Inner Sanctum — “Death Bound”

Inner Sanctum (1941-52) aired “Death Bound” on Monday,  February 3, 1947 as the 304th of its approximately 527 episodes. Unfortunately, most of the shows are lost, with best guesstimates ranging from 140 to “less than 200” still in circulation. However, among these still existing shows, some are only partial episodes, with the majority being AFRS (Armed Forces Radio Service) repeats. While the AFRS is to be commended for having preserved these episodes, it should be noted that it deleted the local, syndicated commercials in order not to play favorites with advertised products. It also removed the original openings and closings, running episodes under the Mystery Playhouse title with Peter Lorre as one of the shows hosts (along with a nameless “Sergeant X” in certain episodes). This is not one of the AFRS episodes thankfully, and is a full, original episode. It features Paul McGrath (1904-1978, photo top right) as the host (he would replace the original host, Raymond Johnson, after he left the show in May of 1945 to join the armed forces). Lipton Tea would not become a sponsor until the 1945 season, bringing with it the perky co-host and Lipton Tea spokesperson Mary Bennett who became famous for working in Lipton Tea commercials alongside the host’s terrible puns. Bromo Seltzer became the show’s new sponsor in July of 1946 and remained so until 1950, at which time Mars Candy Bars would assume sponsorship of the show until 1952.

This is the 31st Inner Sanctum episode we’ve run since we began featuring Old Time Radio shows back in 2009. The 30th ran in September of 2021 and the one previous ran in October of 2019 almost two and a half years ago, so we felt it high time for another. First, however, and of interest to genre fans, we would like to note that between 1943 and 1945 Universal Pictures obtained the rights to, and produced six Inner Sanctum Mystery films. They were Calling Dr. Death (1943), Weird Woman (1944), Dead Man’s Eyes (1944), The Frozen Ghost (1945), Strange Confession (1945) and Pillow of Death (1945). All would star legendary horror actor Lon Chaney, Jr.

“Death Bound” features a small time hood by the name of Rocky. A tough-talking little creep with big plans and a beautiful girlfriend who is tired of the promises of the good life he never keeps, Rocky is contacted by a mysterious man, but only by voice, a man who claims to be able to tell his future—a future where Rocky will come into a lot of money. When a second prophecy involves his death things get interesting, and a frightened Rocky panics, leading to all sorts of skullduggery and painfully wrong decisions.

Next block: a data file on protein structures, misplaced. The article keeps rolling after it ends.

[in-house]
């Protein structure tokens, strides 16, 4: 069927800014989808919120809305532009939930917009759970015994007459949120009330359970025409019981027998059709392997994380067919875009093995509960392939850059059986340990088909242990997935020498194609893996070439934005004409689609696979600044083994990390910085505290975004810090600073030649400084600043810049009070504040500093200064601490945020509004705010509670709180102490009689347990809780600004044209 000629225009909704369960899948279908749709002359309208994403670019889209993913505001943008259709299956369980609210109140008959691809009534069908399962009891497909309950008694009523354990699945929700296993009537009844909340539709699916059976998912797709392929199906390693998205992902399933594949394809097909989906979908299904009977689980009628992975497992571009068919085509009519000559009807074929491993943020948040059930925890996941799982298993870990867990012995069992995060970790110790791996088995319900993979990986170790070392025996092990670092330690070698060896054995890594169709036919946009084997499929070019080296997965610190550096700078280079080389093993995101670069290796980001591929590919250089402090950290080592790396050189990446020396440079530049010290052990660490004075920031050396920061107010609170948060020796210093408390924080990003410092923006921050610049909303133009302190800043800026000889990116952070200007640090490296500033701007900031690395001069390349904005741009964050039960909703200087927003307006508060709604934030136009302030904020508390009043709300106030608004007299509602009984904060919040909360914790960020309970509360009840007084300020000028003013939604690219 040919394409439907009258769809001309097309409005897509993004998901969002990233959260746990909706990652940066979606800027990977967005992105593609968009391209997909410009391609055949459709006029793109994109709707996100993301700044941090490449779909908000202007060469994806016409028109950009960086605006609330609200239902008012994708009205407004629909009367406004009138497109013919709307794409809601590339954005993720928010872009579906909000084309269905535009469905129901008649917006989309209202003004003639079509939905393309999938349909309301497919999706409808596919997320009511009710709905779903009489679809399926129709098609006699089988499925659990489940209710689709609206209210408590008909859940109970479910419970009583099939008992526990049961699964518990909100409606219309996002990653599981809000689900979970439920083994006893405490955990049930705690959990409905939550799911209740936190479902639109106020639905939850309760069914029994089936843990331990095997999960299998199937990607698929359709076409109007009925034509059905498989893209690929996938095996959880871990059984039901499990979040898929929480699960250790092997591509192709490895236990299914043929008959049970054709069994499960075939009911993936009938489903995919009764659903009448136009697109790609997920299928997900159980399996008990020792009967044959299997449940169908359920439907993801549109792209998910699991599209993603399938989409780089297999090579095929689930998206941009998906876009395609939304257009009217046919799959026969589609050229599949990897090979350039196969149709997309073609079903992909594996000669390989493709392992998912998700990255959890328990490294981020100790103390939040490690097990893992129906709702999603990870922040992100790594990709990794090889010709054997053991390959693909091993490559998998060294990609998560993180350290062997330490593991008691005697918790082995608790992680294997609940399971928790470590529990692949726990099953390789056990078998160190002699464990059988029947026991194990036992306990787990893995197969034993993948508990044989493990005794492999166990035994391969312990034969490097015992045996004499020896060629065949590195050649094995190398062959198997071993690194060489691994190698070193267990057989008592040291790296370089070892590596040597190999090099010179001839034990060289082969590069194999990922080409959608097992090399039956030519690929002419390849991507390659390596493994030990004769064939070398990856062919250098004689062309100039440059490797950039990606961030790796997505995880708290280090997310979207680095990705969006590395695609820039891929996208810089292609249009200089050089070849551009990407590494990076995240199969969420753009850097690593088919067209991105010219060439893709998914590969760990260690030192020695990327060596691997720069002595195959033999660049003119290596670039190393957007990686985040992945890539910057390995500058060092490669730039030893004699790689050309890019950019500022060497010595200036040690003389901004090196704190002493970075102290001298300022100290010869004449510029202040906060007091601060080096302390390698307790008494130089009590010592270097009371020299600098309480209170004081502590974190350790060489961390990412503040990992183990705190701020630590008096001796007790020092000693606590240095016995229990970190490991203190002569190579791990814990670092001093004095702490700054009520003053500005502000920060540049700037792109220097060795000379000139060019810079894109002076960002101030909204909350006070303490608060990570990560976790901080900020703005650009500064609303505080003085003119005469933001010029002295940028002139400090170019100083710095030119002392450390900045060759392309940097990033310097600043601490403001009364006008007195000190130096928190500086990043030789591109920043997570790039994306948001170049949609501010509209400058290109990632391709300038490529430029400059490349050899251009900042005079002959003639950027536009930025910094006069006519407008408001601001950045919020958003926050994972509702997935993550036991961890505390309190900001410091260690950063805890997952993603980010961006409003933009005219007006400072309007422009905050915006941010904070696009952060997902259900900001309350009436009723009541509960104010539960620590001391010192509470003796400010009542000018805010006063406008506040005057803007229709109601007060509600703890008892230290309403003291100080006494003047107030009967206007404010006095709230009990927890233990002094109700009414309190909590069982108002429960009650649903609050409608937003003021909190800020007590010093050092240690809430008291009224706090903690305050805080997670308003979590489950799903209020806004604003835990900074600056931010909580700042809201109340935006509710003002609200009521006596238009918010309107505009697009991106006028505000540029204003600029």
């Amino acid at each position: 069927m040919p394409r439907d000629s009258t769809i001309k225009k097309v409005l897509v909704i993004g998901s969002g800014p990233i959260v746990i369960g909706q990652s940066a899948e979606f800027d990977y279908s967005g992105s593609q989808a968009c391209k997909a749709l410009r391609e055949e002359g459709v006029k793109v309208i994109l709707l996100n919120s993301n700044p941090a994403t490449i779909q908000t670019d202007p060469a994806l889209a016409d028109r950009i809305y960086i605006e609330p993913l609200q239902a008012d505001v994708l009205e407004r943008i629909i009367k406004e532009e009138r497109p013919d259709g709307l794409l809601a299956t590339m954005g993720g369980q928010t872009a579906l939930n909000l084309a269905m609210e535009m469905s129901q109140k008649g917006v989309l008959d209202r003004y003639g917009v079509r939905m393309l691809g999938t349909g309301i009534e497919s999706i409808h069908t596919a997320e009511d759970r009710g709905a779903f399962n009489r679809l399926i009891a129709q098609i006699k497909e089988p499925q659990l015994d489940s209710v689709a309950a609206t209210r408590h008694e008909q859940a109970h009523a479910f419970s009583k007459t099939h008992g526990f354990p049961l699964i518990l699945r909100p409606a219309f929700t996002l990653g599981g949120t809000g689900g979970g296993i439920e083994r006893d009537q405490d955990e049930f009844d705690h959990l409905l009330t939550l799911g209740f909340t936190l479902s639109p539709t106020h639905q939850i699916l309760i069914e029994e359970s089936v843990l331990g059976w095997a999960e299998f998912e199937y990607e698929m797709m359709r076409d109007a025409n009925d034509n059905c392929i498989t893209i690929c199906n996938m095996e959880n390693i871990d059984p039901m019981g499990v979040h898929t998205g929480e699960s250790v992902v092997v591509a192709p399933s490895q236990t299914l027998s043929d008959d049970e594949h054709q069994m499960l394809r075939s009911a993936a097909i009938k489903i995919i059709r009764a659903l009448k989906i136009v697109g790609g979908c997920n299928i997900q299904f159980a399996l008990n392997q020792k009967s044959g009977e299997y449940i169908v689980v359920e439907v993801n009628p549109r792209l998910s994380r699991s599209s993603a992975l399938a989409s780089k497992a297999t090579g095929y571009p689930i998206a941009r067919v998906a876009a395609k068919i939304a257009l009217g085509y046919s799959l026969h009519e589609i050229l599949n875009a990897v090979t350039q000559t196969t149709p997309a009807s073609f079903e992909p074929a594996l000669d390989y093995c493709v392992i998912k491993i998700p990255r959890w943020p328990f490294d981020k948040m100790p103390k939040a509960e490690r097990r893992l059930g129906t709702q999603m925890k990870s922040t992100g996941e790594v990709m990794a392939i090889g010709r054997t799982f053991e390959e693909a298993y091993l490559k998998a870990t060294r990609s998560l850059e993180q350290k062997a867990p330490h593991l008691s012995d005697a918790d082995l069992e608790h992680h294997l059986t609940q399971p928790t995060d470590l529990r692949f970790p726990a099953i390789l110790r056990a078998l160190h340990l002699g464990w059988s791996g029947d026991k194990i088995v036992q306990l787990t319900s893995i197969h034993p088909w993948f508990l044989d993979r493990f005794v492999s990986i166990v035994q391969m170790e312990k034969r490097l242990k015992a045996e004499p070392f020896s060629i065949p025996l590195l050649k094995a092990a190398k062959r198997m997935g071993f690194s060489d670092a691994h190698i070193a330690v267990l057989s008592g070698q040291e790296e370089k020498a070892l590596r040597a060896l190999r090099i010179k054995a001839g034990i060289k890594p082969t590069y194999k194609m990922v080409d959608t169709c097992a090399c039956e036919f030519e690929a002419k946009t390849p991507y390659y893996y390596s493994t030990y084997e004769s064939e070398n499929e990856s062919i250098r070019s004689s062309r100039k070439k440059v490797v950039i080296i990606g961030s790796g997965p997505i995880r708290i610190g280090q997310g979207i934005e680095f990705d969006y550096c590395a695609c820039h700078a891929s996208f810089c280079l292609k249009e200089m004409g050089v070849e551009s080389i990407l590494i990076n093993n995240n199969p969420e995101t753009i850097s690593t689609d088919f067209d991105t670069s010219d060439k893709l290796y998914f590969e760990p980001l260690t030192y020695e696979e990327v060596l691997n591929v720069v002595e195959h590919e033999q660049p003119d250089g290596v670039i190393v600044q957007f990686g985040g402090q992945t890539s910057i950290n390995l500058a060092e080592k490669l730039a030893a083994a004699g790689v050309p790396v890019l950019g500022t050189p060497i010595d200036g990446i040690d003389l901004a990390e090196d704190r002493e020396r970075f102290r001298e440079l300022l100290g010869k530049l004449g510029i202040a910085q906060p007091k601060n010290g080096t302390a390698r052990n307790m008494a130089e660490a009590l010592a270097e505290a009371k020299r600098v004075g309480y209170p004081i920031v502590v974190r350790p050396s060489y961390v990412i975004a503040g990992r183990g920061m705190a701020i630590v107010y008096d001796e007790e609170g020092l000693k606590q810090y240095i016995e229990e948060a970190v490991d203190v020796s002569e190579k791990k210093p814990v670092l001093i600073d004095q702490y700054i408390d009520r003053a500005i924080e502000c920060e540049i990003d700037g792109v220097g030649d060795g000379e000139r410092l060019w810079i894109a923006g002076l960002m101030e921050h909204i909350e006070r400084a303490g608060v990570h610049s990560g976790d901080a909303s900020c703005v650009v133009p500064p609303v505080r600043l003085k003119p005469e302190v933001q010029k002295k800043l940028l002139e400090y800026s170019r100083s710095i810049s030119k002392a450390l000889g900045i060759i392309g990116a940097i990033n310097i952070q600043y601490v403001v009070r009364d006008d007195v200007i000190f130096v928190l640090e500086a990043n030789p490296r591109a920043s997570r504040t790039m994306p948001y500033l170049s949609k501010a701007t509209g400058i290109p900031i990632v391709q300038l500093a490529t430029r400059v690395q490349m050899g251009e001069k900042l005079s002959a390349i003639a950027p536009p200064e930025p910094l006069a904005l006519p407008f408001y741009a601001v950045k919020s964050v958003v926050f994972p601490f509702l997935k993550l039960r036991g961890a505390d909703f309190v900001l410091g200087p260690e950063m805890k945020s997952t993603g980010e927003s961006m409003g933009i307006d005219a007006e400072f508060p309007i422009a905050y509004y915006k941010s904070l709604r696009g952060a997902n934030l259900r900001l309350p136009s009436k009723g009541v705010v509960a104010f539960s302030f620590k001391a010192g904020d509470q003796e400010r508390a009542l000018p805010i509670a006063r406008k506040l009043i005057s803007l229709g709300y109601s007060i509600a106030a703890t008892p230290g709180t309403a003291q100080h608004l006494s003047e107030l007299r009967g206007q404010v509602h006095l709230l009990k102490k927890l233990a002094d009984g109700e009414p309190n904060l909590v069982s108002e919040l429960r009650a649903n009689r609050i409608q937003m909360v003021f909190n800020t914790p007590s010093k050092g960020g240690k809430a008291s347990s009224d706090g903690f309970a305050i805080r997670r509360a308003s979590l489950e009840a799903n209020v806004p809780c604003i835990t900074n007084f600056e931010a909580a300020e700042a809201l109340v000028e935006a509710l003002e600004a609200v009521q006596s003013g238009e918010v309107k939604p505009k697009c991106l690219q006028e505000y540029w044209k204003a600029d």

“Death Bound” stars the late Hollywood film star Richard Widmark (1914-2008) in a role (that of a two-bit gangster) he would make famous in his film debut six months after this radio episode aired, with the September 1947 release of Kiss of Death. In this noir film Widmark played the sociopathic Tommy Udo (photo at right), for which he was nominated for an Oscar as Best Supporting Actor. In one of the film’s most dramatic scenes, Widmark’s character pushes a wheelchair bound old lady down a flight of stairs to her death, all the while cackling with the maniacal laughter that once heard can never be forgotten. So listen now to Richard Widmark as “Rocky,” a small time gangster in a superb example of gritty radio noir involving murder, a trip to a graveyard to dig up a corpse, and, well…you get the idea.

Play Time: 29:52

{“Death Bound” aired on a Monday evening in early February of 1947, which meant that the neighborhood gang had to wait for school to let out the next day before heading to their home away from home, the nearby newsstand. Still stoked from the previous evening’s Inner Sanctum tale, they were in the mood for more in the same vein, so chose from the wide selection of detective pulps the newsstand offered. Black Mask (1920-1950) had long been the premiere detective pulp by 1947 and continued to attract new readers over its long run. It was a bi-monthly in 1947. G-Men Detective (1935-1953) quickly became the most popular of the federal agent crime story magazines following its debut issue in 1935. It also was a bi-monthly in 1947. New Detective (1941-1955) promised the “newest” in crime fiction, with an emphasis on stories of police detectives written by some of the most popular authors in the genre, along with the usual spectrum of crime fare. It too published on a bi-monthly schedule in 1947.}

[Left: Black Mask, Jan. 1947 – Center: G-Men Detective, Mar. 1947 – Right: New Detective, Mar. 1947]


To view the entire list of weekly Old Time Radio episodes at Tangent Online, click here.